An uncommon and interesting map focusing on the German colonization of the Volga region. The map shows the amounts of Germans and other populaces living in various population centers along this stretch of the Volga, centered on Saratov and extending as far south as Krasnoarmeysk.
This map was based on information compiled by Andreas Mergenthaler from USSR census data taken in 1926 and published in 1939. This publication date reflects a period in which the German state was very much interested in ethnic Germans who lived outside the country's borders. However, the majority of publications looked at regions closer to the German homeland. Thus, it is interesting that, two years prior to Operation Barbarossa, publications were discussing the Germans who lived within the USSR's borders.
The area was populated by Germans during the reign of Catherine the Great, by Central Europeans, in particular ethnic Germans, who were enticed by the agricultural prospects of the region.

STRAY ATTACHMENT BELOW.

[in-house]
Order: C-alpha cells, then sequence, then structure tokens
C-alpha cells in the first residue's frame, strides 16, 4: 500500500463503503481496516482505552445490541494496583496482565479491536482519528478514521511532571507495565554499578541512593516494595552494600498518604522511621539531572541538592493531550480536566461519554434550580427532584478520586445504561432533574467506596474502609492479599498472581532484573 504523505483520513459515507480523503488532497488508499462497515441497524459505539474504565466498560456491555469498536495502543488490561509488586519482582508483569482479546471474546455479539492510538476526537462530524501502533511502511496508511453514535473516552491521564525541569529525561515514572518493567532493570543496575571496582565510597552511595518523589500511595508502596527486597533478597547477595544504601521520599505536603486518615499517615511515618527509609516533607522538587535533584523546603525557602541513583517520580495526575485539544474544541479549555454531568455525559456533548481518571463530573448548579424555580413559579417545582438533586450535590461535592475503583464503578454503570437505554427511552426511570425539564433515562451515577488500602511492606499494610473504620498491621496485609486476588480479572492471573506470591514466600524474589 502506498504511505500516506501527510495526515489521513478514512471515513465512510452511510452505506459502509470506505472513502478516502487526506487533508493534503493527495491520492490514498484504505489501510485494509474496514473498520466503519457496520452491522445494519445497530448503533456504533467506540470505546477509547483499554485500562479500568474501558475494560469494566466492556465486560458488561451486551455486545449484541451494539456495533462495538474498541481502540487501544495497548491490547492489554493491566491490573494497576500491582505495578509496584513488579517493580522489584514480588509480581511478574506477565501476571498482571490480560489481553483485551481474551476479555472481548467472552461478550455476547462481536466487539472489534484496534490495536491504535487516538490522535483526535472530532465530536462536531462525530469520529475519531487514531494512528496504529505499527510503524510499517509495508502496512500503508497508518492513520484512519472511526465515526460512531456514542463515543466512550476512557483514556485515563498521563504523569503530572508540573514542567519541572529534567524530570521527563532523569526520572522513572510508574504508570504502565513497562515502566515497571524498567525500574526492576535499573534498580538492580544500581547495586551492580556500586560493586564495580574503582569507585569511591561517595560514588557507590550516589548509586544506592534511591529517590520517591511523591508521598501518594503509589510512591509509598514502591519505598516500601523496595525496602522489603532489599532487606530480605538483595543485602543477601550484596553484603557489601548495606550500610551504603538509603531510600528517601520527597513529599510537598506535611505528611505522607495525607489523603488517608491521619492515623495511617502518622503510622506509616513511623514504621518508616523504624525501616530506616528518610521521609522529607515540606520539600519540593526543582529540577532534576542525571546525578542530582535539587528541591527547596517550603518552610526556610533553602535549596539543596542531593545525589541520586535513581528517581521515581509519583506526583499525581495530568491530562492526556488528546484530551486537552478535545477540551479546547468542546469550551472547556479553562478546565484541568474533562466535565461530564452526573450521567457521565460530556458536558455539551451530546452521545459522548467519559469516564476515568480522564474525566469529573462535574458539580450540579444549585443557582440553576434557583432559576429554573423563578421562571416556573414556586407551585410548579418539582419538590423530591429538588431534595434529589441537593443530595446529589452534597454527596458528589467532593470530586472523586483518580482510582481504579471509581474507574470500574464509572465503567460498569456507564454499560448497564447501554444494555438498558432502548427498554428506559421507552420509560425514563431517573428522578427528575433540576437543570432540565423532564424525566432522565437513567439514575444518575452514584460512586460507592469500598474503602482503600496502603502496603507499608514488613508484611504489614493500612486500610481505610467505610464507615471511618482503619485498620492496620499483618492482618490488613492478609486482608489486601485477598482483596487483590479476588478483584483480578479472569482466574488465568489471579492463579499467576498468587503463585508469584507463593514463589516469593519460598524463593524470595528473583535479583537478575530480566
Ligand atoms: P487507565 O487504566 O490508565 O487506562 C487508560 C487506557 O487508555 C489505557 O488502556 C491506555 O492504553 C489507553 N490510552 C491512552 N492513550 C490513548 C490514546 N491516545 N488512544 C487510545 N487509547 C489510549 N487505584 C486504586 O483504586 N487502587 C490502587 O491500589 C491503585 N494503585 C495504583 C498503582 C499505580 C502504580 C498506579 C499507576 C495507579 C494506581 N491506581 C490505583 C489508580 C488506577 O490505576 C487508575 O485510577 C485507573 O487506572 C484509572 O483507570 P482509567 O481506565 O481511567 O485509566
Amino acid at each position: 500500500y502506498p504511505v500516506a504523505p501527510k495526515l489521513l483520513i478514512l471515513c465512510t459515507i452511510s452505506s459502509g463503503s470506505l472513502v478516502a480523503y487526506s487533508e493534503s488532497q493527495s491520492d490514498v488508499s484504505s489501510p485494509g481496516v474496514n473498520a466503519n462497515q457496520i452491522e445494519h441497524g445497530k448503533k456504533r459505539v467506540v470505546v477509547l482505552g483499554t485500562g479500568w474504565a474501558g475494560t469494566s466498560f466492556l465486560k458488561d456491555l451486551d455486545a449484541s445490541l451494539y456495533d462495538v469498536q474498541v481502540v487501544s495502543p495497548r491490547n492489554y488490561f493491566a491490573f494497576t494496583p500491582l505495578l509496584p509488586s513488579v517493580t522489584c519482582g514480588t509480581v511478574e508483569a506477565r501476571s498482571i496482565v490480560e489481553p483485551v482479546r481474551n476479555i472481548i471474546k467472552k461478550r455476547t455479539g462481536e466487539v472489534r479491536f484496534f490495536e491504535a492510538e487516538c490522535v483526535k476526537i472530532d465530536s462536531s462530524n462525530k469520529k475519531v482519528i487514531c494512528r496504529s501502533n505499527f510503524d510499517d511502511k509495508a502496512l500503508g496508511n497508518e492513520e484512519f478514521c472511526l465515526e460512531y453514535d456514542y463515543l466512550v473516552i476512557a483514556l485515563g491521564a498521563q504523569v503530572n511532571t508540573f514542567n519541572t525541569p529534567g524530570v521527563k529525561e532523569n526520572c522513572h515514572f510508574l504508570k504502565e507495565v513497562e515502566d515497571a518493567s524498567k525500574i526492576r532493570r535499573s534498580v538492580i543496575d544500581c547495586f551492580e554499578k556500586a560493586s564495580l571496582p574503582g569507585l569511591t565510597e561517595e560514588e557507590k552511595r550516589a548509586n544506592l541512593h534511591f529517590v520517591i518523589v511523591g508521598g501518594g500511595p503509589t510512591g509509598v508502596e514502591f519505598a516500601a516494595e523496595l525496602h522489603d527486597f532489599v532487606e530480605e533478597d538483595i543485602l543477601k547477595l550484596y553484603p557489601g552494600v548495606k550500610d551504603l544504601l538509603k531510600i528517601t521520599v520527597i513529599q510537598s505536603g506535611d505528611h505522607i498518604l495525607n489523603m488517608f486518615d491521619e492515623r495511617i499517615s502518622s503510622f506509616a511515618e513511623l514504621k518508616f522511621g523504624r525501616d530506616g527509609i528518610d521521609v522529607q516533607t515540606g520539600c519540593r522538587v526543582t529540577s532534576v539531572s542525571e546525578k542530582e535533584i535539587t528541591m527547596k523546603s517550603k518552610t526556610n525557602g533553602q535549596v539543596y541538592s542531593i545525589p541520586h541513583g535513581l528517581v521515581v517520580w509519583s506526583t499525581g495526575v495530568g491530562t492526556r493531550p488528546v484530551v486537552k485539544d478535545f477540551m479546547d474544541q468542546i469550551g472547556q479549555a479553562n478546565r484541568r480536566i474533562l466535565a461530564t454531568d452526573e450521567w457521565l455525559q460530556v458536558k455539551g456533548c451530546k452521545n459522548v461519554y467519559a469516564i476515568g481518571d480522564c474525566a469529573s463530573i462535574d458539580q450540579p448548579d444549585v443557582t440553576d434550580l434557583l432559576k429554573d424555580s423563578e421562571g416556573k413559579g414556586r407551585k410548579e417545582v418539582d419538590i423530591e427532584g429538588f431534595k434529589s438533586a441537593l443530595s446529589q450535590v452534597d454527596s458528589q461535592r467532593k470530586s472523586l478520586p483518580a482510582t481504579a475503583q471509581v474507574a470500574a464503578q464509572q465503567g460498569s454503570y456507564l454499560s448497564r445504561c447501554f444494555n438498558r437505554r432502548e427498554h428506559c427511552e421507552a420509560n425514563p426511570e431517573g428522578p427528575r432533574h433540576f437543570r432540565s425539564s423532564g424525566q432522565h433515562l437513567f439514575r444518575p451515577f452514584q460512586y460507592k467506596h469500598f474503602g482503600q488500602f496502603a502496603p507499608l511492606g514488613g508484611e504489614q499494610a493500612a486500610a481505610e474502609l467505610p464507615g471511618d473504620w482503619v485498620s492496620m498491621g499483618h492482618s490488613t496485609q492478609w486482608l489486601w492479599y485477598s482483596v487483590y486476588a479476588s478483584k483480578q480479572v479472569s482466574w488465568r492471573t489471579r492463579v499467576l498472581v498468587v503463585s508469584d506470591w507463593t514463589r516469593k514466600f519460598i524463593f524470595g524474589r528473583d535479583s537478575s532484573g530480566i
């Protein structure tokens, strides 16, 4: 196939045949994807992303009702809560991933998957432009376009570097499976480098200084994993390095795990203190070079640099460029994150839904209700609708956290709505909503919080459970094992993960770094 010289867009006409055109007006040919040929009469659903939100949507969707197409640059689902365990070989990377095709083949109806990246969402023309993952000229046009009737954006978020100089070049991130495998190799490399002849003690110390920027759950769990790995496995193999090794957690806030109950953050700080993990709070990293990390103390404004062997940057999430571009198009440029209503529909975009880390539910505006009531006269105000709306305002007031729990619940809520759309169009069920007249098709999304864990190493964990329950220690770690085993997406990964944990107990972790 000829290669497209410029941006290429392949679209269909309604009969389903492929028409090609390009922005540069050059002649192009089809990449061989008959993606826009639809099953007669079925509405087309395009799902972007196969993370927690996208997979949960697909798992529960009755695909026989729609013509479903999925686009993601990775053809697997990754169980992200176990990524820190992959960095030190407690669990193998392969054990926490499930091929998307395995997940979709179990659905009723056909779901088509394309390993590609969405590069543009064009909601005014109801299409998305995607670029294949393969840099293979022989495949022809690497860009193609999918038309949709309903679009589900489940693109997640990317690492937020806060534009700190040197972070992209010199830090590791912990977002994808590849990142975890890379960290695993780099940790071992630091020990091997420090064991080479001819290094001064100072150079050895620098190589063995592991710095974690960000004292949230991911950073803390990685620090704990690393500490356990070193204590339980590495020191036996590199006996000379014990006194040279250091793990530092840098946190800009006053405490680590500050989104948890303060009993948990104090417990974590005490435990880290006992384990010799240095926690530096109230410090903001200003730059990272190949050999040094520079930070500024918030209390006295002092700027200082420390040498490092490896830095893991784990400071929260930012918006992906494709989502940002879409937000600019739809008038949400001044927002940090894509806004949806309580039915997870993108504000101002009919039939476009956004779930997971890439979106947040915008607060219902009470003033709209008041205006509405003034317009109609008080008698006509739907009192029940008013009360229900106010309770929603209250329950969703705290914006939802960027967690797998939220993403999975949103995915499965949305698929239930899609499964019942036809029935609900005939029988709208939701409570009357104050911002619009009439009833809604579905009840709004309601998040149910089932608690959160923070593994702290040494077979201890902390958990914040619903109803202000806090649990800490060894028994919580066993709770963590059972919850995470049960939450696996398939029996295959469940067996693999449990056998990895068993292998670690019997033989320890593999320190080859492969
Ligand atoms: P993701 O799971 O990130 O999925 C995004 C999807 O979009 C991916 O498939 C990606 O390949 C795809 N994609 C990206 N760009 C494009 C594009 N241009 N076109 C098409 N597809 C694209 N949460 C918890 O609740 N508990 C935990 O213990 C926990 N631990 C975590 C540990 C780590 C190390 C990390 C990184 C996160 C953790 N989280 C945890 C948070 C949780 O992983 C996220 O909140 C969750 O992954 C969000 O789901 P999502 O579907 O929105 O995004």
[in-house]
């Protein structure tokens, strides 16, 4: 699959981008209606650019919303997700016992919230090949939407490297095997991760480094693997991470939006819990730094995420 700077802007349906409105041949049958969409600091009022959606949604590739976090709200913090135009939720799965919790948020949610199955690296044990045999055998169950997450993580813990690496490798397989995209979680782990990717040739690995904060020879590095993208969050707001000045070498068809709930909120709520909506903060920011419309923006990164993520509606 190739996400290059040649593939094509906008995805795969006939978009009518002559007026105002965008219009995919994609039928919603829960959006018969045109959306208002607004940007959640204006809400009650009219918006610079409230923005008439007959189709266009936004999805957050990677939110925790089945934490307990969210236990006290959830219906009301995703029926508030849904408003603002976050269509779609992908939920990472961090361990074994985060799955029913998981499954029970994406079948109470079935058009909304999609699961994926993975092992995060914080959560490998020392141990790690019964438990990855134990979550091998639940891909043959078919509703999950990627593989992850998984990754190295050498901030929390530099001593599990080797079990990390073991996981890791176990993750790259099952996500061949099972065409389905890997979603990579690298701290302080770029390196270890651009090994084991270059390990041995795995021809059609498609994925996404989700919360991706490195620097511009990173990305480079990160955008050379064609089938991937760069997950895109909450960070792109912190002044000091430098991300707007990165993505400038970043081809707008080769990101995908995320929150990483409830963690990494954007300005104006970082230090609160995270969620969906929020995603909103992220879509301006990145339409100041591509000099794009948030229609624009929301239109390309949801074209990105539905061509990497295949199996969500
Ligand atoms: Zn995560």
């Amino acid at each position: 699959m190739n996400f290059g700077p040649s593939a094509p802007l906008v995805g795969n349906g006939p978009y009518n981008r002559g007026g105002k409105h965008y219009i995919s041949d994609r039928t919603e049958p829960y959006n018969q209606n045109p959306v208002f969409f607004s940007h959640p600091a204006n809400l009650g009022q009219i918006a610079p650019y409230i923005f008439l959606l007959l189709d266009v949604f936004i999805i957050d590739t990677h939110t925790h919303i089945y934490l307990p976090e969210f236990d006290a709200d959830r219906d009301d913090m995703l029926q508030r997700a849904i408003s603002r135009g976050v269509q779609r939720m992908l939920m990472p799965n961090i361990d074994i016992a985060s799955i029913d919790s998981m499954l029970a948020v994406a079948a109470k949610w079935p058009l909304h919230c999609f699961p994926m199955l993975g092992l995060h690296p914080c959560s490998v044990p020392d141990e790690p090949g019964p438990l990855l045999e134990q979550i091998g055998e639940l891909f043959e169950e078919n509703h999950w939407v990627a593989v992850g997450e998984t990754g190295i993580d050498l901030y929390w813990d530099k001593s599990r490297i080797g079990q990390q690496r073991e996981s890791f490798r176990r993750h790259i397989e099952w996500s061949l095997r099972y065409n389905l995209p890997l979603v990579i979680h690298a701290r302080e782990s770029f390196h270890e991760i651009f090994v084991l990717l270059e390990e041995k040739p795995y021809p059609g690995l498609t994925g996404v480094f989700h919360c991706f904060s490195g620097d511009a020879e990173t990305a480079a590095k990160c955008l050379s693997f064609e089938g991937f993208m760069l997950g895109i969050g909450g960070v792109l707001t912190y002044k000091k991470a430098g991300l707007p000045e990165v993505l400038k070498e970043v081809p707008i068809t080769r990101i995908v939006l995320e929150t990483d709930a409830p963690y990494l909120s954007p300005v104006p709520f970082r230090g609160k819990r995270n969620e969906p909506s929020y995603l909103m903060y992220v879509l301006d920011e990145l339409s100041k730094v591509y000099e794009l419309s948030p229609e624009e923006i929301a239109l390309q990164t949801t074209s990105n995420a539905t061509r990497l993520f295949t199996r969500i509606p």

1939 or 1971?
The dating of this map is problematic, despite the date that appears on the map of 1939. Several maps published under this title appeared in the 1960s, with a more prolific run appearing in 1971. No images of this map appear to exist online, and cataloging by libraries is sporadic. One example resides in a Polish institute that they have dated to 1939, however, no cataloging accompanies it.
In 1971, a very limited publication appeared by the "American Historical Society of Germans From Russia," in which a photolithograph of this map appeared. The cataloging from LOC, which has an example of the 1971 map, describes it as identical to our map, except that the "1939" and "8/9" are illegible in the lower right-hand margin. It is uncertain if this is the case because their map is a later edition, or simply if theirs is from a poor printing.
The abundance of the later 1971 map suggests that this example is more likely to be from that printing. However, it is entirely possible that, due to the discrepancy between the legibility of the copyright line in our example and in the LOC example, ours comes from an earlier printing. This may mean that the map comes from the 1960s, or possibly even the 1939 first printing.